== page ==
Amid speculation that the BJP-led Central government is allegedly making an attempt to destabilise the Congress government in Himachal Pradesh, the ruling party is rallying behind Chief Minister Virbhadra Singh, who otherwise stands beleaguered and cornered.
There is a strong feeling among Congressmen in the hill state that after Arunachal Pradesh and Uttarakhand, the Centre might orchestrate or assist an uprising against Virbhadra, who anyway has a wafer-thin majority in the state.
Party leaders are currently waiting and watching the developments in Uttarakhand, and trying to gauge what the BJP is trying to do there.
The Congress has 36 MLAs in the 68-member Assembly, and also claims to have the support of four independents.
Virbhadra recently received a setback when the Enforcement Directorate (ED) 'attached' a flat worth Rs 7.93 crore in New Delhi in a money-laundering case on 23 March. The flat reportedly belongs to Virbhadra's son Vikramaditya Singh.
The case against Virbhadra and his family members, including wife Pratibha, was registered in November 2015, under the Prevention of Money Laundering Act (PMLA), at ED's New Delhi office.
The case is reportedly an offshoot of another case registered by the CBI on 23 September in New Delhi, alleging that Virbhadra tried to legitimise an unaccounted income of Rs 6.03 crore by revising his income tax returns for three years between 2009 to 2012. He also allegedly invested more than Rs 5 crore in LIC policies through Anand Chauhan, a local LIC agent, who had also signed an MoU with Virbhadra to manage his orchard.
The 81-year-old Virbhadra's, as well as the Congress's, problems have got compounded amid media reports that the ED has enough evidence to arrest him.
Even in this scenario, party leaders in the state are still standing by Virbhadra. Observers say there is no chance of Congress MLAs or leaders who are otherwise opposed to Virbhadra going with the BJP, in a repeat of what has happened in Uttarakhand.
"The senior leaders opposed to him, and also the juniors, know that their political future lies with the Congress, and they will not do anything to jeopardise it. They would not want to play second fiddle by leaving the party. Virbhadra faces no threat to his government, until and unless he is arrested," said a senior mediaperson, who has been reporting on Himachal for the last 25 years.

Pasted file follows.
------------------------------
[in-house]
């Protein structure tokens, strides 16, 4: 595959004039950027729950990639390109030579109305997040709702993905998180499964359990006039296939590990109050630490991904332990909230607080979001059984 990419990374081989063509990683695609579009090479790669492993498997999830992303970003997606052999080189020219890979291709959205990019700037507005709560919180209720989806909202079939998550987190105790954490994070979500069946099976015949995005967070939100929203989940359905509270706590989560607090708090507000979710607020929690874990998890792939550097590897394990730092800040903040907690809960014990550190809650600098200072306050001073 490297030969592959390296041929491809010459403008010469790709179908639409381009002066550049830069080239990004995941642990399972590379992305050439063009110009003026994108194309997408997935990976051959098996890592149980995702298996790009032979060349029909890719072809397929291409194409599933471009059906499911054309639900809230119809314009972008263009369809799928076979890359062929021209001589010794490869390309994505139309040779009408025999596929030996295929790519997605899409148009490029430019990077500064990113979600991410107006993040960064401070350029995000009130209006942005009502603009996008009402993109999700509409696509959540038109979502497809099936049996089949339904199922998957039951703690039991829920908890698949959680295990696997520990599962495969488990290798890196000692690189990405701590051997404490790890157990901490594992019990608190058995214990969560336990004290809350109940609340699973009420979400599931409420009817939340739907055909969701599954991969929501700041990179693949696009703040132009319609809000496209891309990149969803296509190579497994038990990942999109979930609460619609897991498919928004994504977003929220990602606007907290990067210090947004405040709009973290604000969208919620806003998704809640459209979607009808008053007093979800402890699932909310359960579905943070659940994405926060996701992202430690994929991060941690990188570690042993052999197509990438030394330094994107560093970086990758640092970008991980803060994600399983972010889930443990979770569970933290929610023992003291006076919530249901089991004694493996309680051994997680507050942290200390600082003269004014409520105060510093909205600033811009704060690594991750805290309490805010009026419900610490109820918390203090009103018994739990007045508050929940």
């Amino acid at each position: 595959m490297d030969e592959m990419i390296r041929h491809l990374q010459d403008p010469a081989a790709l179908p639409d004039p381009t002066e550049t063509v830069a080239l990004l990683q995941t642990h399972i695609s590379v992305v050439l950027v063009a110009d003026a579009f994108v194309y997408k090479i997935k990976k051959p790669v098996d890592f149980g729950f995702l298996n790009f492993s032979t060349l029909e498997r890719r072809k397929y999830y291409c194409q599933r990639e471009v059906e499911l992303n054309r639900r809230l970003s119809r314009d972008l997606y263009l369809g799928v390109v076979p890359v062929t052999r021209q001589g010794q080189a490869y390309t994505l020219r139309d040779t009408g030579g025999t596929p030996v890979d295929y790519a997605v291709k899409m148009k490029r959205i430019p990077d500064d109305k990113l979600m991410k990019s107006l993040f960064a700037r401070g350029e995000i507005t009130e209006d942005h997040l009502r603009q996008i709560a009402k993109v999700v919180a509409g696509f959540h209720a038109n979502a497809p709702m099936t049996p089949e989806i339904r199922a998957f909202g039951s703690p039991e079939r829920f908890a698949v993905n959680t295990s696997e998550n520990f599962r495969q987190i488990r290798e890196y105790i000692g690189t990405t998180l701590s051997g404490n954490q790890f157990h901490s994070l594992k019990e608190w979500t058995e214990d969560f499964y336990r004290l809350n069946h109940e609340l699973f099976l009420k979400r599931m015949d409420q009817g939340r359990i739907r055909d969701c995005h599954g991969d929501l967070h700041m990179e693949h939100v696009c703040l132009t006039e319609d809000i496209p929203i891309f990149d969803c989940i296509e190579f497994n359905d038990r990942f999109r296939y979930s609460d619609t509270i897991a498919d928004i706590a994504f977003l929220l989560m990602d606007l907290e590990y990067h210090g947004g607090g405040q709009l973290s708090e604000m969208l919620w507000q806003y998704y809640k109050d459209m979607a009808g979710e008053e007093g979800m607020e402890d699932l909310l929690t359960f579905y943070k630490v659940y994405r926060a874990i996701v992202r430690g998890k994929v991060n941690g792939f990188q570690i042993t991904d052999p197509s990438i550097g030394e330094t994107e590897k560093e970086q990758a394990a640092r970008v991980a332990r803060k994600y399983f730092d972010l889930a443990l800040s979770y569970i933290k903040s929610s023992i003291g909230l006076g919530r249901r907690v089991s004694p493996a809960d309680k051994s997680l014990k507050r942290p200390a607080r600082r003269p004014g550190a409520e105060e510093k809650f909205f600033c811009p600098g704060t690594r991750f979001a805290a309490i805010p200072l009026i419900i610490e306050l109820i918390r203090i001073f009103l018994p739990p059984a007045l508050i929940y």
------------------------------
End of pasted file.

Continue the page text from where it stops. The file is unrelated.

Although he stands cornered in the ED case, Virbhadra has a political advantage as far as the Congress's internal politics is concerned - his rivals for the CM's chair are not a threat to him at present.
Sources point out that senior Congress leader Anand Sharma, who has often been seen as Virbhadra's replacement, has recently been sent back to the Rajya Sabha from the state (he begins his new term on 3 April 2016), and the party high command would not want any changes in its existing Rajya Sabha profile.
Another one of Virbhadra's rivals, Kaul Singh Thakur, is rallying behind him. Observers say he would not want to do anything that displeases the high command, as he is viewed as the second most senior leader in the state.
Congress legislator Asha Kumari, who had reportedly been among Virbhadra's strongest critics, is on the defensive following the Himachal Pradesh High Court suspending a one-year sentence awarded to her in a land grab case in an interim order.
A special court in Chamba, on 26 February, had sentenced Asha and six others in the case, registered on a complaint by one Kuldeep Singh, a resident of Chamba. It was alleged that Asha and others had forged revenue records, fabricated wills and tampered with revenue entries to grab a portion of forest land in their names in 1998.
There is a section of the Congress which feels that although the party is putting up a united front for the sake of survival, there is a strong sentiment that Virbhadra stands cornered.
"This is evident from the fact that party president Sonia Gandhi summoned him recently after denying him time a week ago. He was told to mend fences with his rivals. Virbhadra spent a few minutes with her at her 10 Janpath residence, and is learnt to have discussed the cases against him as well before leaving for Shimla," said a Congress leader.
The party's state in-charge, Ambika Soni, has again called the state leadership to Delhi, with the meeting expected to take place on 2 April.
"If the courts decide something, no one can interfere with that, but we stand united to counter the malafide intentions of the Centre for our survival. We cannot leave our leaders when the Centre is playing such games. The Centre has intentions to destabilise Congress-ruled states. The BJP feels that it can eventually increase its strength in the Rajya Sabha, which has been stalling its designs by such acts," the leader said.
Ministers in the state have expressed full solidarity and faith in the leadership of Virbhadra.
Urban development minister Sudhir Sharma said: "The Centre wants to destabilise Congress governments in different states. It wants to generate uncertainty not only among the political leadership, but also the bureaucracy to achieve its objectives. We will not allow them to succeed if they make such an attempt in Himachal Pradesh."
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